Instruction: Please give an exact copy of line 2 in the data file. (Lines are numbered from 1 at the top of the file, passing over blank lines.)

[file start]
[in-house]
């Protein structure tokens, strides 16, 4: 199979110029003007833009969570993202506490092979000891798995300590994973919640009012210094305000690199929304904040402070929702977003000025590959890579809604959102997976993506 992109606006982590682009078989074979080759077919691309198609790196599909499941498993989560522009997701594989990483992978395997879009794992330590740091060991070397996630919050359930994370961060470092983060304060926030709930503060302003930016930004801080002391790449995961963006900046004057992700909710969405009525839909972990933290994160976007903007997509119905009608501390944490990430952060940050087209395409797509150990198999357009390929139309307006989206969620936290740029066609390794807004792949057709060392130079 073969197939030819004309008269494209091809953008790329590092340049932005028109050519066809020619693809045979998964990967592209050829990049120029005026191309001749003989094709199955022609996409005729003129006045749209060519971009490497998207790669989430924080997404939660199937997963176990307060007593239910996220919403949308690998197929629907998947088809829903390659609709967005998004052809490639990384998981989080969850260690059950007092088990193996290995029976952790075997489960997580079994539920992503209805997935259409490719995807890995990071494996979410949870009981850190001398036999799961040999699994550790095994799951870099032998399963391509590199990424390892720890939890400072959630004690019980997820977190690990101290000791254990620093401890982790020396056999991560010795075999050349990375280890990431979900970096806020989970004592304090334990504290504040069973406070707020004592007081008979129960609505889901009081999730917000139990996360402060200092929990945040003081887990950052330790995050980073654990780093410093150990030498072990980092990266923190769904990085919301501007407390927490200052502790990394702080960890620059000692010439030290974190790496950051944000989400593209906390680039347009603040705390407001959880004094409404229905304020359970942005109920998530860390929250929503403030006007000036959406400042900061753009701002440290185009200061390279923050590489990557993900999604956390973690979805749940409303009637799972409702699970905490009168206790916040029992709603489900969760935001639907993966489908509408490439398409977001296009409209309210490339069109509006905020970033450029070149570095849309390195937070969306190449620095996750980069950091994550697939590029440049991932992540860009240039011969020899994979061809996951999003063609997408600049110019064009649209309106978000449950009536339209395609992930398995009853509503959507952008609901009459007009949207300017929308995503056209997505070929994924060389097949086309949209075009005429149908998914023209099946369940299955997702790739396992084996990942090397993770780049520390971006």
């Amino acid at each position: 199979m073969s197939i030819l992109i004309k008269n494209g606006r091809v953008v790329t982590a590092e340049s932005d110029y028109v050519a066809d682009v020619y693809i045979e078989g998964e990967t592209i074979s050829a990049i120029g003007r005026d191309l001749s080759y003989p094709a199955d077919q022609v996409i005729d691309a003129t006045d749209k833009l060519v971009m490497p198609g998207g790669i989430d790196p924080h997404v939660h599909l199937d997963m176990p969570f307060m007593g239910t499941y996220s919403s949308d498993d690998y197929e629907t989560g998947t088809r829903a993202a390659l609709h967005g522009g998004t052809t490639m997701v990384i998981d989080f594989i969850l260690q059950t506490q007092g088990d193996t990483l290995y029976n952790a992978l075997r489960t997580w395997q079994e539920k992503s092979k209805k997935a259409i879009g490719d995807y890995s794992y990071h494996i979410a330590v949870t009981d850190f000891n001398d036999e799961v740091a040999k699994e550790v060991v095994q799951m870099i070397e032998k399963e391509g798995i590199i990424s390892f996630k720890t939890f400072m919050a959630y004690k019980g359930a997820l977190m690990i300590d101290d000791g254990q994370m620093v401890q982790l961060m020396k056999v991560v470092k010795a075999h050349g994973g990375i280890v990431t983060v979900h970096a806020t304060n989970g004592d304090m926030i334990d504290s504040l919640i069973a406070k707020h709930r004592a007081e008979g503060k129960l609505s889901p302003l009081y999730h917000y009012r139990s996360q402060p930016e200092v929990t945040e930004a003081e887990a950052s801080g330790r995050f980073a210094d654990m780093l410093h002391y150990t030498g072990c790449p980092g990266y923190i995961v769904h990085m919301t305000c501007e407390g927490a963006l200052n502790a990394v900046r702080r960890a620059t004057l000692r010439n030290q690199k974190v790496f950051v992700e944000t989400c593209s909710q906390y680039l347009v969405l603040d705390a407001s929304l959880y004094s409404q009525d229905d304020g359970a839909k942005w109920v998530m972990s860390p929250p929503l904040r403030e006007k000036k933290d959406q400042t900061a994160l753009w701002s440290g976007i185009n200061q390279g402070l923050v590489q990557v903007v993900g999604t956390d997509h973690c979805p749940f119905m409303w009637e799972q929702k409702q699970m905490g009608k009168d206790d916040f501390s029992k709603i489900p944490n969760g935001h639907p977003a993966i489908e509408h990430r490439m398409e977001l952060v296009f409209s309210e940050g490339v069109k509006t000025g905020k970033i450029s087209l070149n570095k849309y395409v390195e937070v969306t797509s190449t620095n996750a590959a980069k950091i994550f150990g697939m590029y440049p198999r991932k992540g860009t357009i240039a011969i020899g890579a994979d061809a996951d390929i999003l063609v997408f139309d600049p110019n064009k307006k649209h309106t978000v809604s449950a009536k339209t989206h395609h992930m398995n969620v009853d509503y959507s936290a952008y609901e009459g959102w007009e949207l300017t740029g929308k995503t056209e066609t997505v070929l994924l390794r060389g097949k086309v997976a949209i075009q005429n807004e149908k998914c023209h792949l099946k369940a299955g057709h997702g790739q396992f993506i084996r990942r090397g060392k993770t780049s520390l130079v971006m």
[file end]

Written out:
């Protein structure tokens, strides 16, 4: 199979110029003007833009969570993202506490092979000891798995300590994973919640009012210094305000690199929304904040402070929702977003000025590959890579809604959102997976993506 992109606006982590682009078989074979080759077919691309198609790196599909499941498993989560522009997701594989990483992978395997879009794992330590740091060991070397996630919050359930994370961060470092983060304060926030709930503060302003930016930004801080002391790449995961963006900046004057992700909710969405009525839909972990933290994160976007903007997509119905009608501390944490990430952060940050087209395409797509150990198999357009390929139309307006989206969620936290740029066609390794807004792949057709060392130079 073969197939030819004309008269494209091809953008790329590092340049932005028109050519066809020619693809045979998964990967592209050829990049120029005026191309001749003989094709199955022609996409005729003129006045749209060519971009490497998207790669989430924080997404939660199937997963176990307060007593239910996220919403949308690998197929629907998947088809829903390659609709967005998004052809490639990384998981989080969850260690059950007092088990193996290995029976952790075997489960997580079994539920992503209805997935259409490719995807890995990071494996979410949870009981850190001398036999799961040999699994550790095994799951870099032998399963391509590199990424390892720890939890400072959630004690019980997820977190690990101290000791254990620093401890982790020396056999991560010795075999050349990375280890990431979900970096806020989970004592304090334990504290504040069973406070707020004592007081008979129960609505889901009081999730917000139990996360402060200092929990945040003081887990950052330790995050980073654990780093410093150990030498072990980092990266923190769904990085919301501007407390927490200052502790990394702080960890620059000692010439030290974190790496950051944000989400593209906390680039347009603040705390407001959880004094409404229905304020359970942005109920998530860390929250929503403030006007000036959406400042900061753009701002440290185009200061390279923050590489990557993900999604956390973690979805749940409303009637799972409702699970905490009168206790916040029992709603489900969760935001639907993966489908509408490439398409977001296009409209309210490339069109509006905020970033450029070149570095849309390195937070969306190449620095996750980069950091994550697939590029440049991932992540860009240039011969020899994979061809996951999003063609997408600049110019064009649209309106978000449950009536339209395609992930398995009853509503959507952008609901009459007009949207300017929308995503056209997505070929994924060389097949086309949209075009005429149908998914023209099946369940299955997702790739396992084996990942090397993770780049520390971006």